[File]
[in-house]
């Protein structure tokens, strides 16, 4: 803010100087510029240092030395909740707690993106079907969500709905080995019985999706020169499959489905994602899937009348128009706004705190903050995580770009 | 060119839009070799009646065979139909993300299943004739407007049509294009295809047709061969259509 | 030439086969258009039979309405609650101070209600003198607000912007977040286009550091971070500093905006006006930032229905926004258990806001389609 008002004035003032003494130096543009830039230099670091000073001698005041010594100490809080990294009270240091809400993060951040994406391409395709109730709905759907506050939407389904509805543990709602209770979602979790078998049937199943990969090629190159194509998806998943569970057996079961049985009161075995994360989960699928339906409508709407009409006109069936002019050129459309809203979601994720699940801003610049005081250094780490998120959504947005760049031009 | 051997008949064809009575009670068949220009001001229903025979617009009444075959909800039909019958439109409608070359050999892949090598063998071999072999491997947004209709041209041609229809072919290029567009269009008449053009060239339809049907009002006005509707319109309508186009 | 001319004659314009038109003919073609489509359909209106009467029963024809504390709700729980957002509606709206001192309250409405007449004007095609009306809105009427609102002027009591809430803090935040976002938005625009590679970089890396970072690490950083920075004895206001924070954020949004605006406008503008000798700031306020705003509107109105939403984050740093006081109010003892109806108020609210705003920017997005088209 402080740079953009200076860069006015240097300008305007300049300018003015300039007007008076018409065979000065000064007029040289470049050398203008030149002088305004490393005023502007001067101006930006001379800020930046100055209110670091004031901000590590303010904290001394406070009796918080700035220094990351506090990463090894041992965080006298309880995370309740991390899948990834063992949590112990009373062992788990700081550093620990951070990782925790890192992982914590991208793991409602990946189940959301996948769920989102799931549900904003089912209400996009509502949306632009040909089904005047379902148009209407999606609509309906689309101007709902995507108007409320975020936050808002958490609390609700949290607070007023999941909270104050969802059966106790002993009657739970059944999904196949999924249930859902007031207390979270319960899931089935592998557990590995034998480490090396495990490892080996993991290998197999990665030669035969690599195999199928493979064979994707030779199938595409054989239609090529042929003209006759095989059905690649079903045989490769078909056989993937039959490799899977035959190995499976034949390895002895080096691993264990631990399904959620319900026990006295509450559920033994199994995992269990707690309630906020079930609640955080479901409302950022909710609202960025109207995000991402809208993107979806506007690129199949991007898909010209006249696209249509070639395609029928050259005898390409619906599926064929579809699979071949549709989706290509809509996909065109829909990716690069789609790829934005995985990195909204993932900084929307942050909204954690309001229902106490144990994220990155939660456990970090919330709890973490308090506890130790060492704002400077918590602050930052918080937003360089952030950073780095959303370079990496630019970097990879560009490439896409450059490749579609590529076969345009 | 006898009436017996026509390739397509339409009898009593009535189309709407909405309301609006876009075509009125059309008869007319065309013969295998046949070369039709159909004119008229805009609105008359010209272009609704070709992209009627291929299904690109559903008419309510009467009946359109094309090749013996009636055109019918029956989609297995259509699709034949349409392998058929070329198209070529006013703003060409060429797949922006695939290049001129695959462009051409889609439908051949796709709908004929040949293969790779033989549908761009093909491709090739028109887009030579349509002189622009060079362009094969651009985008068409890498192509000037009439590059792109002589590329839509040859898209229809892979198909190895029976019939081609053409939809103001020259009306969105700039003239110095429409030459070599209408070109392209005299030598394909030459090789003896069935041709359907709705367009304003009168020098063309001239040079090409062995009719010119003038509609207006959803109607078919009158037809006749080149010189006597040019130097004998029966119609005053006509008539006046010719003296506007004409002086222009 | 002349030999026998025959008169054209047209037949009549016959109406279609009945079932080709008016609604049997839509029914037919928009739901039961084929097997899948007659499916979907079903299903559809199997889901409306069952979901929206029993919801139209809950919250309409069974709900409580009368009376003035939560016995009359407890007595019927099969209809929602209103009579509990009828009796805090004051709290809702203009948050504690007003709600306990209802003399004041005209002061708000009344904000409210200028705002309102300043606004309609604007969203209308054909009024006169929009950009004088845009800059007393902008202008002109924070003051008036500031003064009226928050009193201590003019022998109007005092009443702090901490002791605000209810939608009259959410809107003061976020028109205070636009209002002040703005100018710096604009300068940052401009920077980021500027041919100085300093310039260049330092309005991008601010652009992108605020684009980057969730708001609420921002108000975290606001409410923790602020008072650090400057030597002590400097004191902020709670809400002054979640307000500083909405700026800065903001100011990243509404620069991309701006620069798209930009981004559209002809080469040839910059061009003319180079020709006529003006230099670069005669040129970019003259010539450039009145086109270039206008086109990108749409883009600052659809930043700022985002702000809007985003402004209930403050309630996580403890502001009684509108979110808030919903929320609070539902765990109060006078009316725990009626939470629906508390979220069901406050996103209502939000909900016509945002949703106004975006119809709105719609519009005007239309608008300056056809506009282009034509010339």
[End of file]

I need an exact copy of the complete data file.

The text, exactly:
[in-house]
């Protein structure tokens, strides 16, 4: 803010100087510029240092030395909740707690993106079907969500709905080995019985999706020169499959489905994602899937009348128009706004705190903050995580770009 | 060119839009070799009646065979139909993300299943004739407007049509294009295809047709061969259509 | 030439086969258009039979309405609650101070209600003198607000912007977040286009550091971070500093905006006006930032229905926004258990806001389609 008002004035003032003494130096543009830039230099670091000073001698005041010594100490809080990294009270240091809400993060951040994406391409395709109730709905759907506050939407389904509805543990709602209770979602979790078998049937199943990969090629190159194509998806998943569970057996079961049985009161075995994360989960699928339906409508709407009409006109069936002019050129459309809203979601994720699940801003610049005081250094780490998120959504947005760049031009 | 051997008949064809009575009670068949220009001001229903025979617009009444075959909800039909019958439109409608070359050999892949090598063998071999072999491997947004209709041209041609229809072919290029567009269009008449053009060239339809049907009002006005509707319109309508186009 | 001319004659314009038109003919073609489509359909209106009467029963024809504390709700729980957002509606709206001192309250409405007449004007095609009306809105009427609102002027009591809430803090935040976002938005625009590679970089890396970072690490950083920075004895206001924070954020949004605006406008503008000798700031306020705003509107109105939403984050740093006081109010003892109806108020609210705003920017997005088209 402080740079953009200076860069006015240097300008305007300049300018003015300039007007008076018409065979000065000064007029040289470049050398203008030149002088305004490393005023502007001067101006930006001379800020930046100055209110670091004031901000590590303010904290001394406070009796918080700035220094990351506090990463090894041992965080006298309880995370309740991390899948990834063992949590112990009373062992788990700081550093620990951070990782925790890192992982914590991208793991409602990946189940959301996948769920989102799931549900904003089912209400996009509502949306632009040909089904005047379902148009209407999606609509309906689309101007709902995507108007409320975020936050808002958490609390609700949290607070007023999941909270104050969802059966106790002993009657739970059944999904196949999924249930859902007031207390979270319960899931089935592998557990590995034998480490090396495990490892080996993991290998197999990665030669035969690599195999199928493979064979994707030779199938595409054989239609090529042929003209006759095989059905690649079903045989490769078909056989993937039959490799899977035959190995499976034949390895002895080096691993264990631990399904959620319900026990006295509450559920033994199994995992269990707690309630906020079930609640955080479901409302950022909710609202960025109207995000991402809208993107979806506007690129199949991007898909010209006249696209249509070639395609029928050259005898390409619906599926064929579809699979071949549709989706290509809509996909065109829909990716690069789609790829934005995985990195909204993932900084929307942050909204954690309001229902106490144990994220990155939660456990970090919330709890973490308090506890130790060492704002400077918590602050930052918080937003360089952030950073780095959303370079990496630019970097990879560009490439896409450059490749579609590529076969345009 | 006898009436017996026509390739397509339409009898009593009535189309709407909405309301609006876009075509009125059309008869007319065309013969295998046949070369039709159909004119008229805009609105008359010209272009609704070709992209009627291929299904690109559903008419309510009467009946359109094309090749013996009636055109019918029956989609297995259509699709034949349409392998058929070329198209070529006013703003060409060429797949922006695939290049001129695959462009051409889609439908051949796709709908004929040949293969790779033989549908761009093909491709090739028109887009030579349509002189622009060079362009094969651009985008068409890498192509000037009439590059792109002589590329839509040859898209229809892979198909190895029976019939081609053409939809103001020259009306969105700039003239110095429409030459070599209408070109392209005299030598394909030459090789003896069935041709359907709705367009304003009168020098063309001239040079090409062995009719010119003038509609207006959803109607078919009158037809006749080149010189006597040019130097004998029966119609005053006509008539006046010719003296506007004409002086222009 | 002349030999026998025959008169054209047209037949009549016959109406279609009945079932080709008016609604049997839509029914037919928009739901039961084929097997899948007659499916979907079903299903559809199997889901409306069952979901929206029993919801139209809950919250309409069974709900409580009368009376003035939560016995009359407890007595019927099969209809929602209103009579509990009828009796805090004051709290809702203009948050504690007003709600306990209802003399004041005209002061708000009344904000409210200028705002309102300043606004309609604007969203209308054909009024006169929009950009004088845009800059007393902008202008002109924070003051008036500031003064009226928050009193201590003019022998109007005092009443702090901490002791605000209810939608009259959410809107003061976020028109205070636009209002002040703005100018710096604009300068940052401009920077980021500027041919100085300093310039260049330092309005991008601010652009992108605020684009980057969730708001609420921002108000975290606001409410923790602020008072650090400057030597002590400097004191902020709670809400002054979640307000500083909405700026800065903001100011990243509404620069991309701006620069798209930009981004559209002809080469040839910059061009003319180079020709006529003006230099670069005669040129970019003259010539450039009145086109270039206008086109990108749409883009600052659809930043700022985002702000809007985003402004209930403050309630996580403890502001009684509108979110808030919903929320609070539902765990109060006078009316725990009626939470629906508390979220069901406050996103209502939000909900016509945002949703106004975006119809709105719609519009005007239309608008300056056809506009282009034509010339």